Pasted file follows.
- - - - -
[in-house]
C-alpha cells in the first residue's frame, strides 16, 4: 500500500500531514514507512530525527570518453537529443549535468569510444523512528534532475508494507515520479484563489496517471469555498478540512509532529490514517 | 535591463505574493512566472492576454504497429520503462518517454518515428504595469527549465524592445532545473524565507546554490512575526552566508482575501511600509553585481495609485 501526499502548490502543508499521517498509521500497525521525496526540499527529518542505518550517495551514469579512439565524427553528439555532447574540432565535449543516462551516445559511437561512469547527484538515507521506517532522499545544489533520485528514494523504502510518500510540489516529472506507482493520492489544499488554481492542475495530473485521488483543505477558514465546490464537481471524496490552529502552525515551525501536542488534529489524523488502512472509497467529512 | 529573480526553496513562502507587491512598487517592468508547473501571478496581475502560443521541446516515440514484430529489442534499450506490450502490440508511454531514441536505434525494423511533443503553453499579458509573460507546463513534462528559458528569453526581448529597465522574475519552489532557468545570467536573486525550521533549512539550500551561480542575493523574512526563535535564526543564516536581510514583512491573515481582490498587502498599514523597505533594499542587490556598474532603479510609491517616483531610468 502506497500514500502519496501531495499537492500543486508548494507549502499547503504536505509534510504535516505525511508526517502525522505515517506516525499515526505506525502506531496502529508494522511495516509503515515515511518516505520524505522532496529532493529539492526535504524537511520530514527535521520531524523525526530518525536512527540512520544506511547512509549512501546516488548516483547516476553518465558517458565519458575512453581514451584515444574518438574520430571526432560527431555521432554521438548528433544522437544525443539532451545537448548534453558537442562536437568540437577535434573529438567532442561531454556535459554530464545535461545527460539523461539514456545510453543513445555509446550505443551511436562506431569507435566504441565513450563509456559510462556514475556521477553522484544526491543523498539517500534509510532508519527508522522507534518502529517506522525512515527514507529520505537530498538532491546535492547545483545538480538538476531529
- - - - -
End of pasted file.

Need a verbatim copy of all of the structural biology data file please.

[in-house]
C-alpha cells in the first residue's frame, strides 16, 4: 500500500500531514514507512530525527570518453537529443549535468569510444523512528534532475508494507515520479484563489496517471469555498478540512509532529490514517 | 535591463505574493512566472492576454504497429520503462518517454518515428504595469527549465524592445532545473524565507546554490512575526552566508482575501511600509553585481495609485 501526499502548490502543508499521517498509521500497525521525496526540499527529518542505518550517495551514469579512439565524427553528439555532447574540432565535449543516462551516445559511437561512469547527484538515507521506517532522499545544489533520485528514494523504502510518500510540489516529472506507482493520492489544499488554481492542475495530473485521488483543505477558514465546490464537481471524496490552529502552525515551525501536542488534529489524523488502512472509497467529512 | 529573480526553496513562502507587491512598487517592468508547473501571478496581475502560443521541446516515440514484430529489442534499450506490450502490440508511454531514441536505434525494423511533443503553453499579458509573460507546463513534462528559458528569453526581448529597465522574475519552489532557468545570467536573486525550521533549512539550500551561480542575493523574512526563535535564526543564516536581510514583512491573515481582490498587502498599514523597505533594499542587490556598474532603479510609491517616483531610468 502506497500514500502519496501531495499537492500543486508548494507549502499547503504536505509534510504535516505525511508526517502525522505515517506516525499515526505506525502506531496502529508494522511495516509503515515515511518516505520524505522532496529532493529539492526535504524537511520530514527535521520531524523525526530518525536512527540512520544506511547512509549512501546516488548516483547516476553518465558517458565519458575512453581514451584515444574518438574520430571526432560527431555521432554521438548528433544522437544525443539532451545537448548534453558537442562536437568540437577535434573529438567532442561531454556535459554530464545535461545527460539523461539514456545510453543513445555509446550505443551511436562506431569507435566504441565513450563509456559510462556514475556521477553522484544526491543523498539517500534509510532508519527508522522507534518502529517506522525512515527514507529520505537530498538532491546535492547545483545538480538538476531529